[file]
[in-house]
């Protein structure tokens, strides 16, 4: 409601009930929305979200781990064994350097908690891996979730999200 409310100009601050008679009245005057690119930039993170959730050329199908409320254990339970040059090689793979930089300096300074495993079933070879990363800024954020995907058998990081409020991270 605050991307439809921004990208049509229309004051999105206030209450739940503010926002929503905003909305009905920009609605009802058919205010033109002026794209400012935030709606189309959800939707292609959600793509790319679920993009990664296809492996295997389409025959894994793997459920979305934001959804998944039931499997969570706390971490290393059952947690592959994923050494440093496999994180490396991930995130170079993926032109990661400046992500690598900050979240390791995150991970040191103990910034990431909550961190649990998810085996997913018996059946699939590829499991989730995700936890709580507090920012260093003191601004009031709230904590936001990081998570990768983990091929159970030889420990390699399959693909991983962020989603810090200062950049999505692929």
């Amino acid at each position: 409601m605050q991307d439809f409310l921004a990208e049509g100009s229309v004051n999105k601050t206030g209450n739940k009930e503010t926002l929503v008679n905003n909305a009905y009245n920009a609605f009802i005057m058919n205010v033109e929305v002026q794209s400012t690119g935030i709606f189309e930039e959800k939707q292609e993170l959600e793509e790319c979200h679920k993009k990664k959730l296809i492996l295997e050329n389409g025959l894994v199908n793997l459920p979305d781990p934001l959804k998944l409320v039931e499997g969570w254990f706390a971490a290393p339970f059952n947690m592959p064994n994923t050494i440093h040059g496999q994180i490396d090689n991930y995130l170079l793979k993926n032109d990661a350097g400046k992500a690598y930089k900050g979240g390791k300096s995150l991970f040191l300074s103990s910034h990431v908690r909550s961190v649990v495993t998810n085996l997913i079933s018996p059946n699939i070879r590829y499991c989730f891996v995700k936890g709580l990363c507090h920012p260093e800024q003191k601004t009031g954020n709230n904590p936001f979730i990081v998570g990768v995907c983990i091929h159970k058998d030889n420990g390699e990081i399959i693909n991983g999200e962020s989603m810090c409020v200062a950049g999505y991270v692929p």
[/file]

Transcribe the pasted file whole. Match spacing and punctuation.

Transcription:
[in-house]
């Protein structure tokens, strides 16, 4: 409601009930929305979200781990064994350097908690891996979730999200 409310100009601050008679009245005057690119930039993170959730050329199908409320254990339970040059090689793979930089300096300074495993079933070879990363800024954020995907058998990081409020991270 605050991307439809921004990208049509229309004051999105206030209450739940503010926002929503905003909305009905920009609605009802058919205010033109002026794209400012935030709606189309959800939707292609959600793509790319679920993009990664296809492996295997389409025959894994793997459920979305934001959804998944039931499997969570706390971490290393059952947690592959994923050494440093496999994180490396991930995130170079993926032109990661400046992500690598900050979240390791995150991970040191103990910034990431909550961190649990998810085996997913018996059946699939590829499991989730995700936890709580507090920012260093003191601004009031709230904590936001990081998570990768983990091929159970030889420990390699399959693909991983962020989603810090200062950049999505692929």
């Amino acid at each position: 409601m605050q991307d439809f409310l921004a990208e049509g100009s229309v004051n999105k601050t206030g209450n739940k009930e503010t926002l929503v008679n905003n909305a009905y009245n920009a609605f009802i005057m058919n205010v033109e929305v002026q794209s400012t690119g935030i709606f189309e930039e959800k939707q292609e993170l959600e793509e790319c979200h679920k993009k990664k959730l296809i492996l295997e050329n389409g025959l894994v199908n793997l459920p979305d781990p934001l959804k998944l409320v039931e499997g969570w254990f706390a971490a290393p339970f059952n947690m592959p064994n994923t050494i440093h040059g496999q994180i490396d090689n991930y995130l170079l793979k993926n032109d990661a350097g400046k992500a690598y930089k900050g979240g390791k300096s995150l991970f040191l300074s103990s910034h990431v908690r909550s961190v649990v495993t998810n085996l997913i079933s018996p059946n699939i070879r590829y499991c989730f891996v995700k936890g709580l990363c507090h920012p260093e800024q003191k601004t009031g954020n709230n904590p936001f979730i990081v998570g990768v995907c983990i091929h159970k058998d030889n420990g390699e990081i399959i693909n991983g999200e962020s989603m810090c409020v200062a950049g999505y991270v692929p």